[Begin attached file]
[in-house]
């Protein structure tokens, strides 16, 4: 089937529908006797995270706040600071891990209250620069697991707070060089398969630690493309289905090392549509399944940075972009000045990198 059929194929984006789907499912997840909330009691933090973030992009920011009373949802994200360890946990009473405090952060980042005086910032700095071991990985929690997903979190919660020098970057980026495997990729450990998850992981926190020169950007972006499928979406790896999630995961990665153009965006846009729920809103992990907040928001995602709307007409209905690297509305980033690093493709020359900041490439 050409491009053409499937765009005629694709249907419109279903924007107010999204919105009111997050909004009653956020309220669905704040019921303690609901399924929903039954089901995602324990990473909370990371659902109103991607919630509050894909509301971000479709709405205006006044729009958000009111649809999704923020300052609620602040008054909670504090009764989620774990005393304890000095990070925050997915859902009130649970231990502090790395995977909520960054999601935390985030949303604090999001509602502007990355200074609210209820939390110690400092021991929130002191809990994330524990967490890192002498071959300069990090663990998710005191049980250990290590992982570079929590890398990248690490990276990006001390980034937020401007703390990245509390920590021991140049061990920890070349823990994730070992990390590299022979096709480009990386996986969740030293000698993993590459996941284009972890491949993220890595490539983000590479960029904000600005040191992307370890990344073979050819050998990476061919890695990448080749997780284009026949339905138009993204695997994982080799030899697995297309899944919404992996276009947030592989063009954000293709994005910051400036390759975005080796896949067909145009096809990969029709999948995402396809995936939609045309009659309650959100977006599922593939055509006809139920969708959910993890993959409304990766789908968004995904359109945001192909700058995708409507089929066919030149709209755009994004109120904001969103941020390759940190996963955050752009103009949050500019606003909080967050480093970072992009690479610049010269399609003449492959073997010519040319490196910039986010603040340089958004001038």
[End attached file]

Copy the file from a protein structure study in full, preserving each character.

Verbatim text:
[in-house]
């Protein structure tokens, strides 16, 4: 089937529908006797995270706040600071891990209250620069697991707070060089398969630690493309289905090392549509399944940075972009000045990198 059929194929984006789907499912997840909330009691933090973030992009920011009373949802994200360890946990009473405090952060980042005086910032700095071991990985929690997903979190919660020098970057980026495997990729450990998850992981926190020169950007972006499928979406790896999630995961990665153009965006846009729920809103992990907040928001995602709307007409209905690297509305980033690093493709020359900041490439 050409491009053409499937765009005629694709249907419109279903924007107010999204919105009111997050909004009653956020309220669905704040019921303690609901399924929903039954089901995602324990990473909370990371659902109103991607919630509050894909509301971000479709709405205006006044729009958000009111649809999704923020300052609620602040008054909670504090009764989620774990005393304890000095990070925050997915859902009130649970231990502090790395995977909520960054999601935390985030949303604090999001509602502007990355200074609210209820939390110690400092021991929130002191809990994330524990967490890192002498071959300069990090663990998710005191049980250990290590992982570079929590890398990248690490990276990006001390980034937020401007703390990245509390920590021991140049061990920890070349823990994730070992990390590299022979096709480009990386996986969740030293000698993993590459996941284009972890491949993220890595490539983000590479960029904000600005040191992307370890990344073979050819050998990476061919890695990448080749997780284009026949339905138009993204695997994982080799030899697995297309899944919404992996276009947030592989063009954000293709994005910051400036390759975005080796896949067909145009096809990969029709999948995402396809995936939609045309009659309650959100977006599922593939055509006809139920969708959910993890993959409304990766789908968004995904359109945001192909700058995708409507089929066919030149709209755009994004109120904001969103941020390759940190996963955050752009103009949050500019606003909080967050480093970072992009690479610049010269399609003449492959073997010519040319490196910039986010603040340089958004001038």